A.A. Milne, the author of Winnie the Pooh, also wrote a poem about King John.
“King John was not a good man,
And no good friends had he.
He stayed in every afternoon…
But no one came to tea.”
King John was the fifth, and youngest son, of the Eleanor of Aquitaine – the legendary ruler of southwest France who during her long life married both the Kings of France and England, yet never lost her allegiance to the beautiful lands surrounding the city of Bordeaux that she loved – the Aquitaine. Eleanor lived in the era of troubadors, poets who sung of bliss and merits of marriage for love rather than convenience. While based in the city of Bordeaux, Eleanor cemented the beginning of a stronger wine commerce with England. During her fiery life, she traveled to Jerusalem on a crusade, gave birth to Richard the Lion Heart, and spent 16 years imprisoned near Winchester, England, by her second husband because he feared she might set their sons against him.
Eleanor liked her youngest son, John Lackland, least. He was not consistent, gracious, fair, or temperate. History – as shown by Milne’s poem – does not remember him fondly.
John Lackland did – in the year 1199 – provide a charter to the town of Saint Emilion in France, guaranteeing its virtual autonomy during a chaotic period of history. Saint Emilion, in return, kept producing their magnificent wines which were exported to England.
Saint Emilion is a bit of a geographical oddball. It’s not nested in the shadows of centers such as Paris, Poitiers, Rouen, or Bordeaux. Instead, it’s a hummocked and hilly patch of semi-bald land set on a nondescript chunk of terrain two hours east of Bordeaux city. It was named after a reclusive saint who revered nature more than scripture. It also sits along pilgrims’ southern route toward the Spanish spiritual center of Compostela.
But great power is often hidden from view.
Saint Emilion happens to sit on complex array of soils above convoluted limestone and sandstone, all of which impact the flavor of grapes growing there.
In January, I visited the Couvent des Jacobins winery. This is named after a Jacobite convent constructed in 1389 that forms part of this building. The proprietress, Madam Borde, welcomed us with gusto. Our guide was Greg, a wine merchant – originally from Australia – who runs the Bordeaux Classique wine store in town.
“There are two parcels of vineyard here, and another plot nearby,” Greg told us. “Most wines include 66 percent Merlot, and the rest is Cabernets – mostly Cabernet Franc. They have about 10.5 hectares [about 25 acres], producing 5000 cases a year, of which 33 percent of it ages in new oak barrels.”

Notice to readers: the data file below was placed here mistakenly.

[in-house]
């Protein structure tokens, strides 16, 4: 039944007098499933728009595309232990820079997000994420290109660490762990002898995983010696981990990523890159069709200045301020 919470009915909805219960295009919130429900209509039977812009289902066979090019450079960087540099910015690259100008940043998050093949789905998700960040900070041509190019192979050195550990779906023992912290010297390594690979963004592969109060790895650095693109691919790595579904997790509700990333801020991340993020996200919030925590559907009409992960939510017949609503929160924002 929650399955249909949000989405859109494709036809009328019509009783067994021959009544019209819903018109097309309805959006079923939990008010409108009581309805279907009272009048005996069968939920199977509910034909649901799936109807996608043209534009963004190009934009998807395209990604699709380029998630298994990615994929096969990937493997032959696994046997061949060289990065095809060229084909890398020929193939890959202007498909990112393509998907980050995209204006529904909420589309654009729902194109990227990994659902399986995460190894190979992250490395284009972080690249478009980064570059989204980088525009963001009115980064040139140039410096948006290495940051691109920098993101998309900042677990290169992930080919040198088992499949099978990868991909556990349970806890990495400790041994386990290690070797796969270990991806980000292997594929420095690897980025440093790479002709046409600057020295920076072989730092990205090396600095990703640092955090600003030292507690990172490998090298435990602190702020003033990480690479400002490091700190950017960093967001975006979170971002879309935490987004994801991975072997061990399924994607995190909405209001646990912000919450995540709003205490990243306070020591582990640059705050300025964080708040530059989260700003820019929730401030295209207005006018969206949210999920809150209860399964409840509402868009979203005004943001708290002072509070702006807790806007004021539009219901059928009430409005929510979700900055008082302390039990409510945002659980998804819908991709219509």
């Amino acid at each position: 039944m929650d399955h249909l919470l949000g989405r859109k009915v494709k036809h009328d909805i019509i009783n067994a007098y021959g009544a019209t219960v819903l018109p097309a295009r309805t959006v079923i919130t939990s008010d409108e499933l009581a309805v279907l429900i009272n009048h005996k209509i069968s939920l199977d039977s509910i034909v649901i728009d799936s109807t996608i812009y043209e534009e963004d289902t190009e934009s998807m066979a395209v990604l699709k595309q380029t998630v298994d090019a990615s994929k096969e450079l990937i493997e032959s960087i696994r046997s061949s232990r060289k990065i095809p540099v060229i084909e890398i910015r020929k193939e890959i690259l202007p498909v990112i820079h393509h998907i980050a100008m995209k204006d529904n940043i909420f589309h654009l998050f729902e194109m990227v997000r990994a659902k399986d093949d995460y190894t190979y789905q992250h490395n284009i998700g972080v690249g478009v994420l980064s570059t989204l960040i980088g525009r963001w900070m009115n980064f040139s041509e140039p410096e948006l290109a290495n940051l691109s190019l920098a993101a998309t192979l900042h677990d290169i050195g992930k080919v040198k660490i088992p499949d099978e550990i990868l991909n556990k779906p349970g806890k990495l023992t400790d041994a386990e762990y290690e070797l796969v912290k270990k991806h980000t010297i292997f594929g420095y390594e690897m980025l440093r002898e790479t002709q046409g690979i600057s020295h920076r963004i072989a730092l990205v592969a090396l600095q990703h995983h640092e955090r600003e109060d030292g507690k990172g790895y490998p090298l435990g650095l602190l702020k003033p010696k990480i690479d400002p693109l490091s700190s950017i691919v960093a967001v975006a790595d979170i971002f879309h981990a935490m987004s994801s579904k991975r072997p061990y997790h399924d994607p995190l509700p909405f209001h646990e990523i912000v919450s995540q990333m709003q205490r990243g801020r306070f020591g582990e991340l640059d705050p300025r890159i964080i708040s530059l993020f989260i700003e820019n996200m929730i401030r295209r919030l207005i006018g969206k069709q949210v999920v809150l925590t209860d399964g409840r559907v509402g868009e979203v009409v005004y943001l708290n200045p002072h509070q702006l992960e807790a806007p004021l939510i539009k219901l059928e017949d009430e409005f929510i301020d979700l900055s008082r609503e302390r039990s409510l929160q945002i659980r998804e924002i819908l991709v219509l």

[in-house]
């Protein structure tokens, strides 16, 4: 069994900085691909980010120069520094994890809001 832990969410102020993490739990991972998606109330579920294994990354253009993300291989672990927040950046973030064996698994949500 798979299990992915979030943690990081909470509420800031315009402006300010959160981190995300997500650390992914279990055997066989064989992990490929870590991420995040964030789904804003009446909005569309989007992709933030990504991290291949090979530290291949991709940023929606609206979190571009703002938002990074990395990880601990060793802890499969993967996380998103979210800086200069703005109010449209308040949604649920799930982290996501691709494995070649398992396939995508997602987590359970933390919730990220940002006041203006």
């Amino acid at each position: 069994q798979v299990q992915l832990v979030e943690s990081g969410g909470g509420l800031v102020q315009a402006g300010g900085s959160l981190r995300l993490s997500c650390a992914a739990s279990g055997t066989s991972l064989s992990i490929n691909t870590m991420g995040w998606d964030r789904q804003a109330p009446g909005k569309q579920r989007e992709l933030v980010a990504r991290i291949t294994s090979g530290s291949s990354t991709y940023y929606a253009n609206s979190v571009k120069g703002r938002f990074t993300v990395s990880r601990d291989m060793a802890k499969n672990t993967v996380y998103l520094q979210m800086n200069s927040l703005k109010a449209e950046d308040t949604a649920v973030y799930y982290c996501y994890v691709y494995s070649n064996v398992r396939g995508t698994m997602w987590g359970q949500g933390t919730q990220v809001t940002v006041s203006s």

We bent double to enter a three and a half-foot high door that led to a stone staircase which descended to the cellar. First, we looked at their wine library – dating back to 1947 (during the war, many wines were appropriated or transported elsewhere and hidden).
“The family has owned this chateau for over a hundred years,” he told us, then pointed into the immaculate cellar.
“The barrels are made from three different types of wood. Top and bottoms made from pine, the body from oak, and rims from chestnut, because mice like to nibble on that soft wood.
“Madame Borde gives different names to each parcel of grapes grown and the wine fermented from them. See?” he said, pointing at chalked names on barrels. “Eva, Emma, Claudia. All wines from different parcels are kept separated until blending, then aged in oak 12 to 14 months.
“Here they use extended fermentation at a cooler temperature, then boost the heat to finish it. In the past, malolactic fermentation used to stop during the coldness of winter. This produced carbon dioxide, and in February or March the temperature rose and corks would pop out of barrels. They now keep the temperature constant to help the malolactic fermentation.
“There are 900 chateaux within five classifications in St. Emilion. The wines are classified every ten years by blind tasting. The Grand Cru Classe, there are 64 of them. Regarding the classification in St. Emilion, it’s about consistency. Even during a difficult vintage you should still make good wine.”
After the recent September, 2012 classification, two new wines moved up to the top level – Premiers Grands Crus Classés A. Before that, it was only Cheval Blanc (40 hectares) and Ausone (7.5 hectares).
“The plots are generally small. For a lot of chateau in St. Emilion you can’t buy the wine there. A lot of wineries are open, but they don’t sell to the public.
“The whole of the underneath of St. Emilion is hollow,” Greg explained.
For centuries, sandstone and limestone were quarried from beneath the town and sent by barges down the Dordogne River to construct buildings in the city of Bordeaux. One result – wineries don’t have to build their own cellars because the earth below has generally been excavated. Greg told the story of how Madame Borde, as a child, would put a picnic basket on her bicycle and spend hours bicycling through the interconnected cellars below St. Emilion. Today, however, there are often locked gates between adjacent cellars.
“12 to 14 degrees in the cellar, 80 percent humidity,” Greg added.
As we walked through the labyrinth of cellars below, we heard the voices of others working and visiting neighboring cellars. Later, we visited Greg’s store within this beautiful little stone city. Stores here are packed with wine stores catering to all sizes of wallet. These include excellent whites for nine Euros – evidence of bargains, even in one of Bordeaux’s most popular little cities.